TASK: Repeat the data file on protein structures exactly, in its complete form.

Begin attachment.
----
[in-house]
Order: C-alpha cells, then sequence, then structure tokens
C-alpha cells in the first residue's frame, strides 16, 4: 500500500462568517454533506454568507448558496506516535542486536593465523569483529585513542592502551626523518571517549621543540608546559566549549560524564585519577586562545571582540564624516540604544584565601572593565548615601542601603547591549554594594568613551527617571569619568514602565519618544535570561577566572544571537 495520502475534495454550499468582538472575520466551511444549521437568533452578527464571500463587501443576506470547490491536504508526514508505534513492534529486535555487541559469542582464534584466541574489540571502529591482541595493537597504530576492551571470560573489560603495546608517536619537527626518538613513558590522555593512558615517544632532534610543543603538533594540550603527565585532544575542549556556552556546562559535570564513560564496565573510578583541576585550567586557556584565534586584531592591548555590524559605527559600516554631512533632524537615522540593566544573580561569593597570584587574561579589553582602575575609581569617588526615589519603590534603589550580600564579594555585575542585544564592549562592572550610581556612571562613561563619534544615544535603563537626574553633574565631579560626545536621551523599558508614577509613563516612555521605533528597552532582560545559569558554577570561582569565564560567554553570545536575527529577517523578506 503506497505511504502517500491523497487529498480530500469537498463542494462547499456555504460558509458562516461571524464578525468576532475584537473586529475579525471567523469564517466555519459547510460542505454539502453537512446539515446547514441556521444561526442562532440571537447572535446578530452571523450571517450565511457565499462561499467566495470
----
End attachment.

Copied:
[in-house]
Order: C-alpha cells, then sequence, then structure tokens
C-alpha cells in the first residue's frame, strides 16, 4: 500500500462568517454533506454568507448558496506516535542486536593465523569483529585513542592502551626523518571517549621543540608546559566549549560524564585519577586562545571582540564624516540604544584565601572593565548615601542601603547591549554594594568613551527617571569619568514602565519618544535570561577566572544571537 495520502475534495454550499468582538472575520466551511444549521437568533452578527464571500463587501443576506470547490491536504508526514508505534513492534529486535555487541559469542582464534584466541574489540571502529591482541595493537597504530576492551571470560573489560603495546608517536619537527626518538613513558590522555593512558615517544632532534610543543603538533594540550603527565585532544575542549556556552556546562559535570564513560564496565573510578583541576585550567586557556584565534586584531592591548555590524559605527559600516554631512533632524537615522540593566544573580561569593597570584587574561579589553582602575575609581569617588526615589519603590534603589550580600564579594555585575542585544564592549562592572550610581556612571562613561563619534544615544535603563537626574553633574565631579560626545536621551523599558508614577509613563516612555521605533528597552532582560545559569558554577570561582569565564560567554553570545536575527529577517523578506 503506497505511504502517500491523497487529498480530500469537498463542494462547499456555504460558509458562516461571524464578525468576532475584537473586529475579525471567523469564517466555519459547510460542505454539502453537512446539515446547514441556521444561526442562532440571537447572535446578530452571523450571517450565511457565499462561499467566495470